Amsterdam Underground Tours Charts New Life for Former Addicts

Ferrie Lensen at De Regenboog Groep office.
Ferrie Lensen at De Regenboog Groep office.. (Photo:De Regenboog Groep)

After nine years in operation, the Amsterdam Underground tour - started by the De Regenboog Groep, an NGO that works with homeless people - will now be in the hands of the formerly homeless guides who have lived the experiences the tour aims to illuminate to tourists. De Regenboog made the decision to form a cooperative for the four current volunteers to own the business and have full control of their narratives.

Amsterdam Underground initially started with unemployed, often homeless, people in recovery who volunteered to give tours of the city, taking tourists to various places where addiction played a heavy role in his or her life in the 80s or 90s. 

Ferrie Lensen is one of those volunteers, now turned owner. The 60-year-old former heroin addict was skeptical about the project. “I didn’t want to do it at first,” Lensen said. “The neighborhoods where they were taking the tours, I do my best not to come here. I was afraid. I didn’t want to fall back [into drugs] again.”

Despite his inceptive protests, Lensen began volunteering almost eight years ago after taking a tour with Sonja Groot Obbink, who helped him understand how the tours work. Groot Obbink, the only woman in the cooperative and a former prostitute, usually helps new guides learn how to confidently share their stories, which is a crucial part of the tour’s success.

And Lensen has a story to tell. When he used drugs, Lensen’s means of survival was burglary, robbery, and theft. His personalized tour highlights the places where many of his criminal activities took place. 

“It is important for people to understand that Amsterdam was not always the beautiful tourist-driven place it is now,” said Lensen. 

“It is a part of the history of Amsterdam,” Brigit Nieuwburg, a manager at De Regenboog Groep added. “It’s not something to be really proud of, but it is part of our history.” She further mentioned that back then the city of Amsterdam had a drug epidemic which spilled into the streets where Lensen and his co-bosses currently do their tours.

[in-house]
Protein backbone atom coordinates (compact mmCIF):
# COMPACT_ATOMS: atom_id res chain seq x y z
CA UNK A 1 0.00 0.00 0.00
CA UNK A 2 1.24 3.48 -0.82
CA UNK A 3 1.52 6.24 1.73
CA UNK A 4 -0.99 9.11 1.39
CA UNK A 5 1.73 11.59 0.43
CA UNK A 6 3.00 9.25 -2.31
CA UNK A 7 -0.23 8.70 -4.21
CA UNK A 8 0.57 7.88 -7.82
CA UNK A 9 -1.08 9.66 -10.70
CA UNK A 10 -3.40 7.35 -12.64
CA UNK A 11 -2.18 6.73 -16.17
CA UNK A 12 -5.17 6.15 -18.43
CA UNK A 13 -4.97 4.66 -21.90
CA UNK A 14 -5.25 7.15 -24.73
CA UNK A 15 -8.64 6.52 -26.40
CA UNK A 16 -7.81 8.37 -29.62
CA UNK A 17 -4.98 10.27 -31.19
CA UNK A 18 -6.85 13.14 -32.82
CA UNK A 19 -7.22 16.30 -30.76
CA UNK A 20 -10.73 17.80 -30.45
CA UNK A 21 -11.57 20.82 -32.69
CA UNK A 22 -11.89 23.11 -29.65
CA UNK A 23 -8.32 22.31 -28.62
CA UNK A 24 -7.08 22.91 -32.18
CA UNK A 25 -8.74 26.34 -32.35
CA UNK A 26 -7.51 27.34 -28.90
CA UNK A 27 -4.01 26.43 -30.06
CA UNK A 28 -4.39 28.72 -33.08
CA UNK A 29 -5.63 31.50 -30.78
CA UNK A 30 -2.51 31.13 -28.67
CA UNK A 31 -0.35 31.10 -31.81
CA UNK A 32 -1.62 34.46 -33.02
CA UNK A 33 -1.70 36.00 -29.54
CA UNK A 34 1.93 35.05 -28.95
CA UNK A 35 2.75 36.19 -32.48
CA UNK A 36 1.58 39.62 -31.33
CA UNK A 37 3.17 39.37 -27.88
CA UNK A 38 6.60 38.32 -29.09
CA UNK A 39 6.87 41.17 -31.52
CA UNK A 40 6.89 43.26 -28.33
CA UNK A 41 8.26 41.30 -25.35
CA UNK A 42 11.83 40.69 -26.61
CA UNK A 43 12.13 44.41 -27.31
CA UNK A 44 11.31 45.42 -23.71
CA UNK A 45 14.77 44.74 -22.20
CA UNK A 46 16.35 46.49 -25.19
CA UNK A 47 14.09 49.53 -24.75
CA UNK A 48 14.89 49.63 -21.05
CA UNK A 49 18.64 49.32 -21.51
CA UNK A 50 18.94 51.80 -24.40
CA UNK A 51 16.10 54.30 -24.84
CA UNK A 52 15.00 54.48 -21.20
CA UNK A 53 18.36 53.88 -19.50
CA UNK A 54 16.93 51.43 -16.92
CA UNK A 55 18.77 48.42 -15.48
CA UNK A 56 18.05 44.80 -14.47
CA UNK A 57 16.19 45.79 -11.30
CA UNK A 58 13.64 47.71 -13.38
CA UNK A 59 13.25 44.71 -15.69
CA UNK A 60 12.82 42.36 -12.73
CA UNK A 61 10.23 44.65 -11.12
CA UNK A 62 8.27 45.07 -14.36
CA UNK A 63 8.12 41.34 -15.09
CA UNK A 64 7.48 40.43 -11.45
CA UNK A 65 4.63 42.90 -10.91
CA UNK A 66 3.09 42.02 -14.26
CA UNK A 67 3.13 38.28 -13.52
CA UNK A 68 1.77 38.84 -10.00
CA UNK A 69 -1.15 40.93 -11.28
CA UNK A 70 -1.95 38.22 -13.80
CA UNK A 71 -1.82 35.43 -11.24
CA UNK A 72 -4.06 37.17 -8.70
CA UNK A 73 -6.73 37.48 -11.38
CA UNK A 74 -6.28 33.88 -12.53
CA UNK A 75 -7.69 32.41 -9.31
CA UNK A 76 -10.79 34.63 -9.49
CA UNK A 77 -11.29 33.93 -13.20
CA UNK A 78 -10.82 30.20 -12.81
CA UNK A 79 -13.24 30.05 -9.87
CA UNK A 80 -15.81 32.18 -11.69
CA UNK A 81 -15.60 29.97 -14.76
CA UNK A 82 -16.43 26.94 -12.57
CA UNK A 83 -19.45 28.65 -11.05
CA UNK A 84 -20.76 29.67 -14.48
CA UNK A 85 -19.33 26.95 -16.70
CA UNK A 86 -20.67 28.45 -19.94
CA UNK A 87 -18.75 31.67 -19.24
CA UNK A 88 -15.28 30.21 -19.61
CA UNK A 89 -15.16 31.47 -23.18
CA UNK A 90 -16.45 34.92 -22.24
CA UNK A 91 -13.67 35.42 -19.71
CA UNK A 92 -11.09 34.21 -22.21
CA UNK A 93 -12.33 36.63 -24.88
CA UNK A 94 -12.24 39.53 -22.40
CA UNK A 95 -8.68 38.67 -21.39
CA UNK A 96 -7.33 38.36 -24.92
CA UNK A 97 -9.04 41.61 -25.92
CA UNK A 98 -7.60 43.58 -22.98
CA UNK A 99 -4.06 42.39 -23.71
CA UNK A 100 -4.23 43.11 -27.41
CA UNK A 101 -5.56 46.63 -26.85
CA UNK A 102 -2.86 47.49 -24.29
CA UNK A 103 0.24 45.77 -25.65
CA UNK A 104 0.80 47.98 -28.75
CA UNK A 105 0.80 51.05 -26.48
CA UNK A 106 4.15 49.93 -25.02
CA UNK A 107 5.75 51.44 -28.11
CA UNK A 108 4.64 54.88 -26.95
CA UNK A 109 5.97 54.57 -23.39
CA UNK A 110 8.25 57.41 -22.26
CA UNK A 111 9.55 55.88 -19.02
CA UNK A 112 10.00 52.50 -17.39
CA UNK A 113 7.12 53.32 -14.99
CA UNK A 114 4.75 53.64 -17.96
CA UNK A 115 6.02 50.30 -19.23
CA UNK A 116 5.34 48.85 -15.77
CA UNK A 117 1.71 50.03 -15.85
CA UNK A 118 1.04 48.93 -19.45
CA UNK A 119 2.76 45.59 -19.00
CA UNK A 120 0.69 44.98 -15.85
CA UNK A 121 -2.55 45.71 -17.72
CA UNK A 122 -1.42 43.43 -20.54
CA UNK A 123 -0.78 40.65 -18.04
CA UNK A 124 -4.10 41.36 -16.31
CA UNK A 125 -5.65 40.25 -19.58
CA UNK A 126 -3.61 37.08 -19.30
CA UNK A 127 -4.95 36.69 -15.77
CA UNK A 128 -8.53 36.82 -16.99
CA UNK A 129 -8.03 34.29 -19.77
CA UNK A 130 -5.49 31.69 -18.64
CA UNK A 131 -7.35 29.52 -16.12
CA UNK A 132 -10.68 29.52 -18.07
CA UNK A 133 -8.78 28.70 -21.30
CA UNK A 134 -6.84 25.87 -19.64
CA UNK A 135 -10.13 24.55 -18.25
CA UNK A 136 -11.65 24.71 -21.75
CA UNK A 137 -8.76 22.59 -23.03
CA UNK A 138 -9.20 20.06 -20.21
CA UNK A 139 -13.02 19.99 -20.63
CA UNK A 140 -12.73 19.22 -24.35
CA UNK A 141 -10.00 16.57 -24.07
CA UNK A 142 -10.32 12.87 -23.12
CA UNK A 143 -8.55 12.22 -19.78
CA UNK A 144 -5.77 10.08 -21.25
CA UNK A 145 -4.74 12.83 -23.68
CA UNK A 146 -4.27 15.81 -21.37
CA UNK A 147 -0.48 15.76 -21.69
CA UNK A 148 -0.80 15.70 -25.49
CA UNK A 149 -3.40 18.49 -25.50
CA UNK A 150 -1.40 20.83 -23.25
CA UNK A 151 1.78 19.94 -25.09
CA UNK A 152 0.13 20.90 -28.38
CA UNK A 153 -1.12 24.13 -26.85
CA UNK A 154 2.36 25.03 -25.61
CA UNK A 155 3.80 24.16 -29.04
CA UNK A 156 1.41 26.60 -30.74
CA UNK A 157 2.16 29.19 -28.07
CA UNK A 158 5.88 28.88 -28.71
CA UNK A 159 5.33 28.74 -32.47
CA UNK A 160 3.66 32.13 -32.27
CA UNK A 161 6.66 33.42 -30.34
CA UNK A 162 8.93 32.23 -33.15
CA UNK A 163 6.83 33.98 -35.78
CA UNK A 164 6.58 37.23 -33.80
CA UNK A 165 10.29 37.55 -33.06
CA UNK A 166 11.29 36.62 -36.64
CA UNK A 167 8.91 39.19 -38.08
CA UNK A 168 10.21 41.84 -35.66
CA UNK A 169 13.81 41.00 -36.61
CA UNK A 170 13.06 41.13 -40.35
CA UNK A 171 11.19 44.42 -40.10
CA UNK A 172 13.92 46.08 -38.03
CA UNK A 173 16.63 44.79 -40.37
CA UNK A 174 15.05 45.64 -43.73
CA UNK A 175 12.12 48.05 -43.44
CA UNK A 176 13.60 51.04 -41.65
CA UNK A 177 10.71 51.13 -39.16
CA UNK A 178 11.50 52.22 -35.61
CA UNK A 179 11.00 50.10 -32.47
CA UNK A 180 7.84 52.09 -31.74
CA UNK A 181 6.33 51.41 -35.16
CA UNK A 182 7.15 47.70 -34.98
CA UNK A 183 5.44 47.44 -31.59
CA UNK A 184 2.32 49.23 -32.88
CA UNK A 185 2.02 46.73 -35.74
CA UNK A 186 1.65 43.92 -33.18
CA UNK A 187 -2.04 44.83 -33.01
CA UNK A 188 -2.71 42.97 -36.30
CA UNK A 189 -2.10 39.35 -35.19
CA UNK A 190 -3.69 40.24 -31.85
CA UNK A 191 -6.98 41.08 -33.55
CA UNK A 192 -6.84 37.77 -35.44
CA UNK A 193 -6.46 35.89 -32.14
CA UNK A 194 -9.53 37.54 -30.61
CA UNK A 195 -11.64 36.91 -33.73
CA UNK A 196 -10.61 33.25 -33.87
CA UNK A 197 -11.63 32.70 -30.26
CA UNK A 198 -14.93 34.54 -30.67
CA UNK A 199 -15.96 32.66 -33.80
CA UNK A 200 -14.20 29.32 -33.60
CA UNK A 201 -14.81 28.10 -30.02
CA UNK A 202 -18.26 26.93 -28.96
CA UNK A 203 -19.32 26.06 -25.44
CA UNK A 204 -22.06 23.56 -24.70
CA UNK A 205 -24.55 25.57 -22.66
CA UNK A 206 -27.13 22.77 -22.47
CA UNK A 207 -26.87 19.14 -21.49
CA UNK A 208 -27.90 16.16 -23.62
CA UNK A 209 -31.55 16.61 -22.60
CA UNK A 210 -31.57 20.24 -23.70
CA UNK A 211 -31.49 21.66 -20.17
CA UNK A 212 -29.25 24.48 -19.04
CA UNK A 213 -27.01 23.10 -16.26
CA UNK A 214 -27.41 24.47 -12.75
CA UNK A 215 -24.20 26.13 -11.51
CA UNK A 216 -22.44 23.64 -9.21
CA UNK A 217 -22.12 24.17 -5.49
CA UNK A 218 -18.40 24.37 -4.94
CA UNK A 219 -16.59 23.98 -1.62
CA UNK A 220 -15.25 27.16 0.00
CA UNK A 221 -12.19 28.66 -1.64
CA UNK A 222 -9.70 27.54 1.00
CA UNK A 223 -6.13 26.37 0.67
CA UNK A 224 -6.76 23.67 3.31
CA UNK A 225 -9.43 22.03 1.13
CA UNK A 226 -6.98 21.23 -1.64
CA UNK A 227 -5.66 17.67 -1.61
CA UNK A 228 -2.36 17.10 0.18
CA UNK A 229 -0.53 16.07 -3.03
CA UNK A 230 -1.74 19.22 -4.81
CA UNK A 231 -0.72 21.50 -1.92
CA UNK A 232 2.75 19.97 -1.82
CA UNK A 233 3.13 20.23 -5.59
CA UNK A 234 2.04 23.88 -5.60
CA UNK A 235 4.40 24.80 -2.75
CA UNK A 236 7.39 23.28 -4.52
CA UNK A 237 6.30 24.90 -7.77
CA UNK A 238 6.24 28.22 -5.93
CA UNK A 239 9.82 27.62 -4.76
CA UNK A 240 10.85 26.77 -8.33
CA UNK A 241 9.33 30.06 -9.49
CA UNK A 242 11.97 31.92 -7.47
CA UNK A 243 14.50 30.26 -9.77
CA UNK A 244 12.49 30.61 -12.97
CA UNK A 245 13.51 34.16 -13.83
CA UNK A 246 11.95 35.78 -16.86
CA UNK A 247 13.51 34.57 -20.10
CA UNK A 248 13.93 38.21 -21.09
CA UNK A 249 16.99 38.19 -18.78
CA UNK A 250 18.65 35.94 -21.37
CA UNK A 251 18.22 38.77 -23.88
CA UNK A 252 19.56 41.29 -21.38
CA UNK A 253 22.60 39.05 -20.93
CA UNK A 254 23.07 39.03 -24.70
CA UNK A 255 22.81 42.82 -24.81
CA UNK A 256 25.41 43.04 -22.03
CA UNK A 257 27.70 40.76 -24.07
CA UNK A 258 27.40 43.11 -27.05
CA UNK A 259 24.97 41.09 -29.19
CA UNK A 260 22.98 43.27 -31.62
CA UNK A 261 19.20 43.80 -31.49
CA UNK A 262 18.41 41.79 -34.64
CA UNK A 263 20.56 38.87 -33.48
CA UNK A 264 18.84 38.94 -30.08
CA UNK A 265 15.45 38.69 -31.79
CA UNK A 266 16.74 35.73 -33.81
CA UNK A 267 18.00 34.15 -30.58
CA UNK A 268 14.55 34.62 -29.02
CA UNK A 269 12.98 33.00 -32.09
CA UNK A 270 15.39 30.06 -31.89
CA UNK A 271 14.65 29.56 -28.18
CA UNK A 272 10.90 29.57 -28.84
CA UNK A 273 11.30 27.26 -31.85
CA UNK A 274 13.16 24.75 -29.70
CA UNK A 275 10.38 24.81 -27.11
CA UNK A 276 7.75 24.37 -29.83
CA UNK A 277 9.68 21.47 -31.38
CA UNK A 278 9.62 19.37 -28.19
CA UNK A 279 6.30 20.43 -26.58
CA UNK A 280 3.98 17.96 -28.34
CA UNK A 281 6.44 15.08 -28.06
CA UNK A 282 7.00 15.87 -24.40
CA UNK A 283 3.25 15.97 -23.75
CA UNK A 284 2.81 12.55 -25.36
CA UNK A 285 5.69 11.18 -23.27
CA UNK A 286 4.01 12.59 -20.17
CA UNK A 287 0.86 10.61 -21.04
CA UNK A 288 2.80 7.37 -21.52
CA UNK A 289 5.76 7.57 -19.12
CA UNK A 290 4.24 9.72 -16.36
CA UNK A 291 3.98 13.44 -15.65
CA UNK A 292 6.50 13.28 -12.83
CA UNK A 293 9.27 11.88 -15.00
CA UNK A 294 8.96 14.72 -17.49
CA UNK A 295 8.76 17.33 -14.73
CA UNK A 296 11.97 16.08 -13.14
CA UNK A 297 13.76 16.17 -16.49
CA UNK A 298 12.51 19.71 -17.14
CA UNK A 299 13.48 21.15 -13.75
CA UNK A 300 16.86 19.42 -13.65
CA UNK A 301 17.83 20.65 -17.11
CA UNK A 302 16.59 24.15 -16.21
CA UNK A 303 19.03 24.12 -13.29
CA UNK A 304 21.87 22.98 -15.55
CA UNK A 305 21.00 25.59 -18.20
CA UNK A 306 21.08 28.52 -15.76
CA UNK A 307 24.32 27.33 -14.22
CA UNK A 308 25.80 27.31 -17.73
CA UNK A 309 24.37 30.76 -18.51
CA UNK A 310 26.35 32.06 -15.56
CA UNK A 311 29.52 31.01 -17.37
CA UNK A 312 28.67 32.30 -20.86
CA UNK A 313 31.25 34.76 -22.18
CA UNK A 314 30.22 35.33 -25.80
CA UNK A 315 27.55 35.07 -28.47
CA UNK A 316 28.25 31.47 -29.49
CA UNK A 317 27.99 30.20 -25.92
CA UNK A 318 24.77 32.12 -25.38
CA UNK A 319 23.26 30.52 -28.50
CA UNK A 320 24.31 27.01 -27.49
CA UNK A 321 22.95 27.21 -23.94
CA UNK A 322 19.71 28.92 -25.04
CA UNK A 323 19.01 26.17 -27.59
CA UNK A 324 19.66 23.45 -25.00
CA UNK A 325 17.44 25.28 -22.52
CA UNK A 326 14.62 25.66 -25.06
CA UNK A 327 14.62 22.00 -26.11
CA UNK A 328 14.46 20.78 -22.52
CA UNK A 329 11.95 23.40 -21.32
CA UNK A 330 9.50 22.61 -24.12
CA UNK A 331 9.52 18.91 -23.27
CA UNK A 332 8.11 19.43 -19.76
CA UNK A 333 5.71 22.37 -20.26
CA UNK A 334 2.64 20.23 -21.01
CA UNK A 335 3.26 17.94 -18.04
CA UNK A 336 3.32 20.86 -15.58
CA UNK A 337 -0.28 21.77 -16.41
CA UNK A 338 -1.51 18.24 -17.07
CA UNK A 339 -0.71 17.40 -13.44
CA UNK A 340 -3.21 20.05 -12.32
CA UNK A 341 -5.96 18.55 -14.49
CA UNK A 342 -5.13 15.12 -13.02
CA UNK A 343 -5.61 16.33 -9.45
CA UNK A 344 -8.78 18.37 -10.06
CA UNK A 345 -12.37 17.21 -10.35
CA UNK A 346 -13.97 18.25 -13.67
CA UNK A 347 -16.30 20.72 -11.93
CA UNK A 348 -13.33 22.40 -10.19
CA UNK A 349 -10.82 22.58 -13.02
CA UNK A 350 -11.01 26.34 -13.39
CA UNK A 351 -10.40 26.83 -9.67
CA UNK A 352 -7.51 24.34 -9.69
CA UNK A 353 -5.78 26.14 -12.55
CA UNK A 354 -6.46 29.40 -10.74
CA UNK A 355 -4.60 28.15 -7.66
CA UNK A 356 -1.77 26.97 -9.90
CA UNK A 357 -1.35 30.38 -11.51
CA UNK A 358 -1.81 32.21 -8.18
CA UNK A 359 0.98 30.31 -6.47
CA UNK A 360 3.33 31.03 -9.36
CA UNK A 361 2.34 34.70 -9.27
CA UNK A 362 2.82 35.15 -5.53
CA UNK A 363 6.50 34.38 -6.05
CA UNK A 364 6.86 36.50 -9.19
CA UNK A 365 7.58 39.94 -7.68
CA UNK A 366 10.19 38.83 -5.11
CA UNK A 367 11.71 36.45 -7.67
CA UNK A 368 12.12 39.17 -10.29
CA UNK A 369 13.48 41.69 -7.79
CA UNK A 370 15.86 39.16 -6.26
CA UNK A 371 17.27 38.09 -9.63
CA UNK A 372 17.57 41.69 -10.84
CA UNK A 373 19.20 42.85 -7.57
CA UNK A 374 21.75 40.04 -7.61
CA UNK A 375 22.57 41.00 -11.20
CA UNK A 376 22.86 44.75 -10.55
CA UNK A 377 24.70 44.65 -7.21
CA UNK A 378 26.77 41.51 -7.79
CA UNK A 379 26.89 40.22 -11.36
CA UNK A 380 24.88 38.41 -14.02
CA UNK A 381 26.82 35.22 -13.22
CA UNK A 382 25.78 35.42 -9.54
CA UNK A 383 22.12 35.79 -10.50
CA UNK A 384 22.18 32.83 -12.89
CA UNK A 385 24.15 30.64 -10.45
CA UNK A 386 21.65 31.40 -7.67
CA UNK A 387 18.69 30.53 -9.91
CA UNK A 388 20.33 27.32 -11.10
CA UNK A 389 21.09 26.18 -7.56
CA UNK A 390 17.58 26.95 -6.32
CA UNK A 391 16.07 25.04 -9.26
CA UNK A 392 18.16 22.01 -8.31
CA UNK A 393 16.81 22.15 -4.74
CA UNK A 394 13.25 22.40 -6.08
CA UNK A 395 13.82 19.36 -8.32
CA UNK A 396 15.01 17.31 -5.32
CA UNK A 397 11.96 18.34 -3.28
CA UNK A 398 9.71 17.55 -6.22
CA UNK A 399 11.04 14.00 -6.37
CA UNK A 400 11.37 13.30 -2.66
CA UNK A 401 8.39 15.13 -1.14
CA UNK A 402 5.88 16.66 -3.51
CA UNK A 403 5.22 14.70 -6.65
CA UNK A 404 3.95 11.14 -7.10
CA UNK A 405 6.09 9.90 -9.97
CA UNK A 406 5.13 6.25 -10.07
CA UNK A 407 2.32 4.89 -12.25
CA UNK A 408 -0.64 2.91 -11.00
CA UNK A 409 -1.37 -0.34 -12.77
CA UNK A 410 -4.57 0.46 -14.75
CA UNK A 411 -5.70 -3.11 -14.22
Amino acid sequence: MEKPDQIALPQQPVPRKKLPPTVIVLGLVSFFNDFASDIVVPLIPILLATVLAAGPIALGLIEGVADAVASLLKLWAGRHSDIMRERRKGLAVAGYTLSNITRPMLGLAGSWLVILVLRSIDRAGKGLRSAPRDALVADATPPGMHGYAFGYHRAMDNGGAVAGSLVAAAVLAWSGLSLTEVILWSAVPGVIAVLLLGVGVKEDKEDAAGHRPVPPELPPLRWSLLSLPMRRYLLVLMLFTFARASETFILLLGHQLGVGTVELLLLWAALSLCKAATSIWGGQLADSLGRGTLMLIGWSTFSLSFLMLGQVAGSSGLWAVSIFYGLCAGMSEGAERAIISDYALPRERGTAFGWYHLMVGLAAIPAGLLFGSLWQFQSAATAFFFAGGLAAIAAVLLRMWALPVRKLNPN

Inspired by the city walks done in Utrecht, De Regenboog Groep began their own tours in Amsterdam as part of their program to help homeless Amsterdammers reintegrate into society. The Amsterdam Underground tour aims to deglamorize the drug and sex trade as well as destigmatize the lives of homeless people and addicts in the city.

“We [Amsterdam] don’t treat our homeless and addicts very well,” said Nieuwburg. “We have a prejudice towards these type of people in Amsterdam and we [De Regenboog] want people who are not addicts, people who live a normal life, to understand another group better.”

When tourists think of Amsterdam the first two things that come to mind are sex and drugs. The tolerated access to marijuana and sex workers has been a heavy tourist attraction to the city for decades. The mere mention of visiting the city of Amsterdam is often met with mischievous smiles and followed up with sexual innuendos. 

Over the years, the Amsterdam Underground tour began to grow and has situated itself as an integral part of the Amsterdam tourism economy. The tour garners rave reviews on sites such as Trip Advisor. Last year, they did 700 guided tours and approximately 10,500 people were able to experience what life was like for the former drug abusers and homeless guides. De Regenboog’s project began to earn more money than they expected.

As the tour grew the number of volunteers has shrunk because many were unable to keep a stable life and “fell off” according to Nieuwburg. Volunteers are chosen from the 6,000 homeless people that visit the De Regenboog’s drop-in centers every year. People who have an interesting story to tell and a stable lifestyle are invited to become volunteers with Amsterdam Underground. 

Although the current remaining four guides were happy volunteering their time for a small stipend, De Regenboog believed they were ready to take on the responsibility of running the tour and getting paid for their work. Now as of July 1, Amsterdam Underground is a cooperative co-owned by Lensen along with Groot Obbink, Michel Zevenhoven, and  Glenn Panka. 

The formation of the new cooperative has given this group homes and the financial stability to continue with the work they have each grown to love. Now that new contracts have been signed, the four bosses are currently strategizing the growth of their business. Expanding the tours to include more guides and implementing informational school tours to speak to students about drugs are two of their primary goals for this calendar year. 

Monthly meetings, profit sharing, budgets, growth strategies, PR, and social media marketing are all responsibilities they were not initially keen on taking. “That’s all new to me!” Lensen said with a laugh. But with the moral and business support from Nieuwburg and De Regenboog, Amsterdam Underground has entered a new phase.

“From the day I started to do these tours I’ve been a new man,” Lensen said. “I feel excited every time about what kind of tour it’s going to be.”

 

 

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